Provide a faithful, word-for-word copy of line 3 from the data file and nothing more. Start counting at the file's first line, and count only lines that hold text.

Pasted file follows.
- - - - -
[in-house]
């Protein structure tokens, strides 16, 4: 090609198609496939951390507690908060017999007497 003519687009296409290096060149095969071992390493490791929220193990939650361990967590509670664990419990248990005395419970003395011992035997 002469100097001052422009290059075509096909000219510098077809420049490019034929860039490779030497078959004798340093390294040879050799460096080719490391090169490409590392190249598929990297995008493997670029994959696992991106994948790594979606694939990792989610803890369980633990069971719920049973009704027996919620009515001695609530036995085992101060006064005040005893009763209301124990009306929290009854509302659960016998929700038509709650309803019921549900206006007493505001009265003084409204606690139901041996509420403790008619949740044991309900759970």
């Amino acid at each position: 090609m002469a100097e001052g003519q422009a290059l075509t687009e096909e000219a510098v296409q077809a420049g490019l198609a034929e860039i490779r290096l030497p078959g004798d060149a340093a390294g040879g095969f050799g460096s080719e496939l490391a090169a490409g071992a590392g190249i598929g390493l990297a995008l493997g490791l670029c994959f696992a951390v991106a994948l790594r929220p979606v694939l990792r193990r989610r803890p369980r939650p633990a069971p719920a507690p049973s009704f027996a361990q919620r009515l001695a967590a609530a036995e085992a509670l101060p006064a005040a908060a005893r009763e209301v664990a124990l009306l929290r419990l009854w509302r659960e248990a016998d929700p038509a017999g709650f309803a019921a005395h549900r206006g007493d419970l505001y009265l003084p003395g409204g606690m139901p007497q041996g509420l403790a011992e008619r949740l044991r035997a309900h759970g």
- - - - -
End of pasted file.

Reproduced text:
């Amino acid at each position: 090609m002469a100097e001052g003519q422009a290059l075509t687009e096909e000219a510098v296409q077809a420049g490019l198609a034929e860039i490779r290096l030497p078959g004798d060149a340093a390294g040879g095969f050799g460096s080719e496939l490391a090169a490409g071992a590392g190249i598929g390493l990297a995008l493997g490791l670029c994959f696992a951390v991106a994948l790594r929220p979606v694939l990792r193990r989610r803890p369980r939650p633990a069971p719920a507690p049973s009704f027996a361990q919620r009515l001695a967590a609530a036995e085992a509670l101060p006064a005040a908060a005893r009763e209301v664990a124990l009306l929290r419990l009854w509302r659960e248990a016998d929700p038509a017999g709650f309803a019921a005395h549900r206006g007493d419970l505001y009265l003084p003395g409204g606690m139901p007497q041996g509420l403790a011992e008619r949740l044991r035997a309900h759970g």